A palm tree waits patiently to drop a coconut on an unsuspecting Canadian Snowbird.

5 Ways Trees Can Kill You

And they look so innocent, too.

There are numerous threats to human safety from the Animal Kingdom which people are aware of in our region. These dangers range from mosquitos with a bad case of West Nile Virus (watch out for sneezing skeeters!), to maniacal deer that leap out of ditches for a quick game of "Chicken". Surprisingly, the risk we face from critters is equaled by an unexpected source; the potential harm that comes from a seemingly innocent-looking killer; the noble tree.

Not a lot of people realize the lovely ornamental oak they host in their yard can seriously injure or even kill them. The reality is, though; as beautiful and environmentally- friendly as trees' PR spokespeople claim they are, these naturally-occurring, sturdy wooden structures present multiple hazards to human life. Being even slower than zombies, one doesn't often think of trees as being particularly treacherous, but consider all these ways you can be attacked by these seemingly non-threatening life forms.

Them's the Breaks

Whole trees, or just large limbs falling on people (usually during wind storms) account for a surprising number of injuries and fatalities. The probability of dying from sudden, flying tree parts in our region is about 5 people out of a million per year. This may not sound like a whole lot but it means the odds are good about 20 Albertans will perish from this peril annually. 

Though wind-borne branches do represent a credible threat to passersby, on the plus side, Western Canadians are fortunate not to have the scourge of palm trees cluttering up their climate; dropping deadly coconuts on poor unsuspecting cross country skiers. Tropic-bound snowbirds should be warned, however, death by coconut may be rare but accounts for more fatalities per year than shark attacks, worldwide.

Legends of the Fall

Another tree-related hazard is falling out of one, much like iconic Rolling Stone, Keith Richards did while on vacation in Fiji in 2006, which resulted in a fractured skull. Although this threat can be easily dismissed by maybe, you know, not climbing trees, this seemingly simple solution is not as effective as one might think.

Most homeowners with arboreal growth in their yard will eventually find it necessary to trim the highest boughs. Many opt to do the work themselves, rather than incur costs from a professional tree service company.  The combination of lack of safety knowledge, incorrect use of, or non-use of, fall-arrest protection devices and nonprofessional- grade climbing and trimming equipment is a recipe for disaster.

Although having untrained amateur "branch managers", working at height is a potential risk; even training is no guarantee of complete safety. According to Google, the incidence of experienced arborists falling out of trees appears to be a common occurrence. The fact that arborists spend more time in trees than most of us (apart from aging rockers, apparently) accounts for this statistic.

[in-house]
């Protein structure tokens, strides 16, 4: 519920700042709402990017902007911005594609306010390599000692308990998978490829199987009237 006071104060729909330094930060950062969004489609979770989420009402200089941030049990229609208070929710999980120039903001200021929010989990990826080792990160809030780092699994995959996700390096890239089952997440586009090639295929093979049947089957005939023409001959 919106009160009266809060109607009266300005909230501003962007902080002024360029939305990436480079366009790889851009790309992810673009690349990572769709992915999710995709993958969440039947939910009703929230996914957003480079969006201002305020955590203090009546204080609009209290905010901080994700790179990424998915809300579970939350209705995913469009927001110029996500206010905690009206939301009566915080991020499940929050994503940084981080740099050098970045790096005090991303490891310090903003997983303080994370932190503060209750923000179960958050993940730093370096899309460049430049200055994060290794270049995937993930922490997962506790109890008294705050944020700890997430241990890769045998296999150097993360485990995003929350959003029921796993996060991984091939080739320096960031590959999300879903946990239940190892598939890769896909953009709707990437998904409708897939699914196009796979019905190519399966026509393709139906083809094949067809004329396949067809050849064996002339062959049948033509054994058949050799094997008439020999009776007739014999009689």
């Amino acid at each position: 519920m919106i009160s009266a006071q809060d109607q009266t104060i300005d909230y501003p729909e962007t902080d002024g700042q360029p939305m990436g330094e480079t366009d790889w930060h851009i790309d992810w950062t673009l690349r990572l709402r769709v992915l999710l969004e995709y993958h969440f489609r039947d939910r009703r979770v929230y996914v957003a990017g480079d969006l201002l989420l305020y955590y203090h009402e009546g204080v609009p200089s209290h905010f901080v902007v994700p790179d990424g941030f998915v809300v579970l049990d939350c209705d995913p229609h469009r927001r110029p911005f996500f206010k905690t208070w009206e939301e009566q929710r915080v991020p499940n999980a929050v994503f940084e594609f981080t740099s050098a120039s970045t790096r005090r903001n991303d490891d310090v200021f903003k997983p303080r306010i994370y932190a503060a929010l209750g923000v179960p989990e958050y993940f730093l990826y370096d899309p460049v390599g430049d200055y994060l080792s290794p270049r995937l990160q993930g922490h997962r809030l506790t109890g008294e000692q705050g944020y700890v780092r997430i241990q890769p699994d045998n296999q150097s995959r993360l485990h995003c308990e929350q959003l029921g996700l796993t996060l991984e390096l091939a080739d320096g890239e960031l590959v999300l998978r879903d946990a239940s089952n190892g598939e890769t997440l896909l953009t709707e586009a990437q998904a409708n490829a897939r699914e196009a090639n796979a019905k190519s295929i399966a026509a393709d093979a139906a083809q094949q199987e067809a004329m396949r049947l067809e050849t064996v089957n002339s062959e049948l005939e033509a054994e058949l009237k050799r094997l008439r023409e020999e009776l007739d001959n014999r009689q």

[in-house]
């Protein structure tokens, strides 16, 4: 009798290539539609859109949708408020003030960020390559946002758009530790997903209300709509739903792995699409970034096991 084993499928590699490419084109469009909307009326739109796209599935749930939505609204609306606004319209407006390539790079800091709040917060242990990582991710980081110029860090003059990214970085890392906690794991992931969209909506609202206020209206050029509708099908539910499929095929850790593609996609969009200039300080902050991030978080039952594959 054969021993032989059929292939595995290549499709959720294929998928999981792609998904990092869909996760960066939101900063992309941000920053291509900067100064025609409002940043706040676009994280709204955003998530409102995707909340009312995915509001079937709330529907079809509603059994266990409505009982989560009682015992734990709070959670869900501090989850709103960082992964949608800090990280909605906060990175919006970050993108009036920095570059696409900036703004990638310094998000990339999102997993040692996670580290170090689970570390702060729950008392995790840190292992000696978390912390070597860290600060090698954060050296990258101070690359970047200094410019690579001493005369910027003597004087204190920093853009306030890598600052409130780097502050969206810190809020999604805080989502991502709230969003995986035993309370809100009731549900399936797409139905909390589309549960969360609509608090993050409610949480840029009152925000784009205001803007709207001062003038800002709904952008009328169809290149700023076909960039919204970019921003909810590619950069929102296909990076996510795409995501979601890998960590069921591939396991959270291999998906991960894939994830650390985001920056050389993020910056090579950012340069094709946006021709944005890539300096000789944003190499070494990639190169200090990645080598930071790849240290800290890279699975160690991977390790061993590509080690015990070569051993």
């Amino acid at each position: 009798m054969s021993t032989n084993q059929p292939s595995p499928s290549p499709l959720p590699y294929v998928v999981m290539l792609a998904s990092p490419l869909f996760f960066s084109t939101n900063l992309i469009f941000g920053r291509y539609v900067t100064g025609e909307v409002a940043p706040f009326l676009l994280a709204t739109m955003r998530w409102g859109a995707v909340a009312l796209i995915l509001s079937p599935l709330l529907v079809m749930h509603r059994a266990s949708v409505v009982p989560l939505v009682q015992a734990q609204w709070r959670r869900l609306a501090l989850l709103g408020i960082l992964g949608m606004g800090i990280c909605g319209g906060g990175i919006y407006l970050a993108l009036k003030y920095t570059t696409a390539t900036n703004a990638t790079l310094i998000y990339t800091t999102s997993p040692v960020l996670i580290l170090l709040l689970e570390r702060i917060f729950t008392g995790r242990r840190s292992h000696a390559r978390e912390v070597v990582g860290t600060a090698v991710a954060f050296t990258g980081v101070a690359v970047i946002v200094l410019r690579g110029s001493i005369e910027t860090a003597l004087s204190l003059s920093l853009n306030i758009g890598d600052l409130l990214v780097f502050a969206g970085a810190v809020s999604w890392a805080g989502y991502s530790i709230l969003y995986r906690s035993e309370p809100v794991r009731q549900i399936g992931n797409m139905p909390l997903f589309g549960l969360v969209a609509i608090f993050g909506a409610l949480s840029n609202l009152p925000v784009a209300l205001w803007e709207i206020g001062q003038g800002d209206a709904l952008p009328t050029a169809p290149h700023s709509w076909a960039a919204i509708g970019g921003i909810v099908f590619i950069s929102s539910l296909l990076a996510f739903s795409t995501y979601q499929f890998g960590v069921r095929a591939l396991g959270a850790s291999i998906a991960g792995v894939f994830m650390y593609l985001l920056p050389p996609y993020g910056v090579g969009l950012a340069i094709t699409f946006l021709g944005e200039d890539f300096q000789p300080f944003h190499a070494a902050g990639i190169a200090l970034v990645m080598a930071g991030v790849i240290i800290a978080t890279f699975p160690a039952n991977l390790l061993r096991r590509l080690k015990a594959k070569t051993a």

On the up side, statistically, you still have a better chance of being hit in the head by a falling coconut than by a plummeting amateur arborist or aging rocker.

They're Hiding Something

Trees also represent a major public health and safety risk if their leaves and branches obscure traffic signs, rail signals or oncoming traffic at road intersections and level crossings.  If you're the proud owner of a tree that is found guilty in playing a part in a serious accident, it won't be the tree that gets sued.  Only dedicated, ongoing efforts to manage such obstructionist plant life can eliminate this extremely serious liability exposure.  

Trees Love Power

 Or so it seems, given their limbs often appear to be reaching for overhead electrical lines like an amorous suitor trying to embrace their latest crush. When sap-filled branches contact high voltage wires, sparks are bound to occur.  Therefore, it is imperative to implement an ongoing maintenance routine to keep branches the proper distance from wires.  To paraphrase the Georgia Satellites, "Don't give me no lines and keep your limbs to yourself."

Trees are Made of Flammable Wood

 Trees are probably humanity's oldest source of non-solar fuel and represent a very real danger of bursting into flames if they are too close to electrical or heat sources.  A stand of dead trees may be seen as an accident waiting to happen from lightning, sparks from vehicles or maintenance equipment, or a carelessly discarded cigarette. Knowledgeable removal and diligent maintenance around the base to minimize sources of ignition like dead grass and fallen leaves are a must.

Though the idea of killer trees may sound somewhat amusing, the reality is that tree ownership brings with it a responsibility to consistently perform due diligence to set aside the inherent risks. It is recommended that only knowledgeable, professionally-certified tree trimmers and workers perform the maintenance to save yourself, your family or your business from tragedy and the accompanying legal complications that may result.